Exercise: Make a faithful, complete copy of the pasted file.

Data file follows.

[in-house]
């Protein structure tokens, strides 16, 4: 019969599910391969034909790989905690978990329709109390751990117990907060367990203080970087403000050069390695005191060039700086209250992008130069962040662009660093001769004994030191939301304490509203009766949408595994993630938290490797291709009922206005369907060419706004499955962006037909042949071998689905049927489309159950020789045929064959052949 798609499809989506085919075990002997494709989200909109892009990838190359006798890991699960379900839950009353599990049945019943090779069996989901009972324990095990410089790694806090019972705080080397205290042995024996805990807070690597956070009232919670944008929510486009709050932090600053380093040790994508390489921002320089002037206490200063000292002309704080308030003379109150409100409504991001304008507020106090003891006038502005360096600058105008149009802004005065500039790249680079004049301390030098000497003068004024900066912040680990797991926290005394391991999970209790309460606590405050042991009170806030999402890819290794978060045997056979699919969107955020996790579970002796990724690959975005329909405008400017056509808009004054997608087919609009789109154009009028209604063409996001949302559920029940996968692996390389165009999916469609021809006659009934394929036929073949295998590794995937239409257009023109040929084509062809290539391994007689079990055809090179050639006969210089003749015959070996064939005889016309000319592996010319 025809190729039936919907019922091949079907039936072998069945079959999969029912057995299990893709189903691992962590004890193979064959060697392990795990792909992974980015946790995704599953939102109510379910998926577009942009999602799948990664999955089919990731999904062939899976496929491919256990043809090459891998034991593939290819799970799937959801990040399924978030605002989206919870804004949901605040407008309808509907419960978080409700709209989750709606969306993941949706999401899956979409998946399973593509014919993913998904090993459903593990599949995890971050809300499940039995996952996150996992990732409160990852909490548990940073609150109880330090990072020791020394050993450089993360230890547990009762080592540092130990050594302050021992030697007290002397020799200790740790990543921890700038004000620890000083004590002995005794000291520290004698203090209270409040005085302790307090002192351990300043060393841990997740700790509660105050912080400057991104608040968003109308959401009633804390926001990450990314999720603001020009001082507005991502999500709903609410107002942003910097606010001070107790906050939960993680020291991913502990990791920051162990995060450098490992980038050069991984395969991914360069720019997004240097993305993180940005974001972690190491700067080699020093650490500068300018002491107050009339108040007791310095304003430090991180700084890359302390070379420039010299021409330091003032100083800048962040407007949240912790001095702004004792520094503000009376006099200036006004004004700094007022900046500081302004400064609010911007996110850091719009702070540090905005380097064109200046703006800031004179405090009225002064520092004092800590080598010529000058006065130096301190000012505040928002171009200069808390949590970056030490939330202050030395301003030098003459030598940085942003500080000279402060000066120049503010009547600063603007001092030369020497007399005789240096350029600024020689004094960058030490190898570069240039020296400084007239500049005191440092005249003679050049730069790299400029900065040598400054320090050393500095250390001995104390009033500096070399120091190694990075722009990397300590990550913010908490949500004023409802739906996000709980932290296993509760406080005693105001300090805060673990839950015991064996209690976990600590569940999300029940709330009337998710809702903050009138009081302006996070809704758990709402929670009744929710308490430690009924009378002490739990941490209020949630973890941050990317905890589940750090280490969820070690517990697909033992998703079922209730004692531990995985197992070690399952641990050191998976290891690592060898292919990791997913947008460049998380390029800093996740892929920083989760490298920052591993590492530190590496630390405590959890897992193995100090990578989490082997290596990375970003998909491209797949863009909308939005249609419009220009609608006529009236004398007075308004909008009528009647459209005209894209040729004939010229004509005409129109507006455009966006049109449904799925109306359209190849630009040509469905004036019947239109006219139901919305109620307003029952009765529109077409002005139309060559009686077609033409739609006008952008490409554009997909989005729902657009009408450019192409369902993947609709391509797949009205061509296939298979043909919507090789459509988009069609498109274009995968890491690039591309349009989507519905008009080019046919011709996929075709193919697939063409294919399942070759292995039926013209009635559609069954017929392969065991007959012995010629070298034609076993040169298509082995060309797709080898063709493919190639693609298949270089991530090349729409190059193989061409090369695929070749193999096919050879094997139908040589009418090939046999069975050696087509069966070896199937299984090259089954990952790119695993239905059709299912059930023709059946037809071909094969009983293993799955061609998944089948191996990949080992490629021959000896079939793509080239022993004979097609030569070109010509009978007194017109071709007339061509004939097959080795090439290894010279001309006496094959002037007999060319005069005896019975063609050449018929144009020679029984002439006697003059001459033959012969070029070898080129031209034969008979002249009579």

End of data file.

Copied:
[in-house]
């Protein structure tokens, strides 16, 4: 019969599910391969034909790989905690978990329709109390751990117990907060367990203080970087403000050069390695005191060039700086209250992008130069962040662009660093001769004994030191939301304490509203009766949408595994993630938290490797291709009922206005369907060419706004499955962006037909042949071998689905049927489309159950020789045929064959052949 798609499809989506085919075990002997494709989200909109892009990838190359006798890991699960379900839950009353599990049945019943090779069996989901009972324990095990410089790694806090019972705080080397205290042995024996805990807070690597956070009232919670944008929510486009709050932090600053380093040790994508390489921002320089002037206490200063000292002309704080308030003379109150409100409504991001304008507020106090003891006038502005360096600058105008149009802004005065500039790249680079004049301390030098000497003068004024900066912040680990797991926290005394391991999970209790309460606590405050042991009170806030999402890819290794978060045997056979699919969107955020996790579970002796990724690959975005329909405008400017056509808009004054997608087919609009789109154009009028209604063409996001949302559920029940996968692996390389165009999916469609021809006659009934394929036929073949295998590794995937239409257009023109040929084509062809290539391994007689079990055809090179050639006969210089003749015959070996064939005889016309000319592996010319 025809190729039936919907019922091949079907039936072998069945079959999969029912057995299990893709189903691992962590004890193979064959060697392990795990792909992974980015946790995704599953939102109510379910998926577009942009999602799948990664999955089919990731999904062939899976496929491919256990043809090459891998034991593939290819799970799937959801990040399924978030605002989206919870804004949901605040407008309808509907419960978080409700709209989750709606969306993941949706999401899956979409998946399973593509014919993913998904090993459903593990599949995890971050809300499940039995996952996150996992990732409160990852909490548990940073609150109880330090990072020791020394050993450089993360230890547990009762080592540092130990050594302050021992030697007290002397020799200790740790990543921890700038004000620890000083004590002995005794000291520290004698203090209270409040005085302790307090002192351990300043060393841990997740700790509660105050912080400057991104608040968003109308959401009633804390926001990450990314999720603001020009001082507005991502999500709903609410107002942003910097606010001070107790906050939960993680020291991913502990990791920051162990995060450098490992980038050069991984395969991914360069720019997004240097993305993180940005974001972690190491700067080699020093650490500068300018002491107050009339108040007791310095304003430090991180700084890359302390070379420039010299021409330091003032100083800048962040407007949240912790001095702004004792520094503000009376006099200036006004004004700094007022900046500081302004400064609010911007996110850091719009702070540090905005380097064109200046703006800031004179405090009225002064520092004092800590080598010529000058006065130096301190000012505040928002171009200069808390949590970056030490939330202050030395301003030098003459030598940085942003500080000279402060000066120049503010009547600063603007001092030369020497007399005789240096350029600024020689004094960058030490190898570069240039020296400084007239500049005191440092005249003679050049730069790299400029900065040598400054320090050393500095250390001995104390009033500096070399120091190694990075722009990397300590990550913010908490949500004023409802739906996000709980932290296993509760406080005693105001300090805060673990839950015991064996209690976990600590569940999300029940709330009337998710809702903050009138009081302006996070809704758990709402929670009744929710308490430690009924009378002490739990941490209020949630973890941050990317905890589940750090280490969820070690517990697909033992998703079922209730004692531990995985197992070690399952641990050191998976290891690592060898292919990791997913947008460049998380390029800093996740892929920083989760490298920052591993590492530190590496630390405590959890897992193995100090990578989490082997290596990375970003998909491209797949863009909308939005249609419009220009609608006529009236004398007075308004909008009528009647459209005209894209040729004939010229004509005409129109507006455009966006049109449904799925109306359209190849630009040509469905004036019947239109006219139901919305109620307003029952009765529109077409002005139309060559009686077609033409739609006008952008490409554009997909989005729902657009009408450019192409369902993947609709391509797949009205061509296939298979043909919507090789459509988009069609498109274009995968890491690039591309349009989507519905008009080019046919011709996929075709193919697939063409294919399942070759292995039926013209009635559609069954017929392969065991007959012995010629070298034609076993040169298509082995060309797709080898063709493919190639693609298949270089991530090349729409190059193989061409090369695929070749193999096919050879094997139908040589009418090939046999069975050696087509069966070896199937299984090259089954990952790119695993239905059709299912059930023709059946037809071909094969009983293993799955061609998944089948191996990949080992490629021959000896079939793509080239022993004979097609030569070109010509009978007194017109071709007339061509004939097959080795090439290894010279001309006496094959002037007999060319005069005896019975063609050449018929144009020679029984002439006697003059001459033959012969070029070898080129031209034969008979002249009579």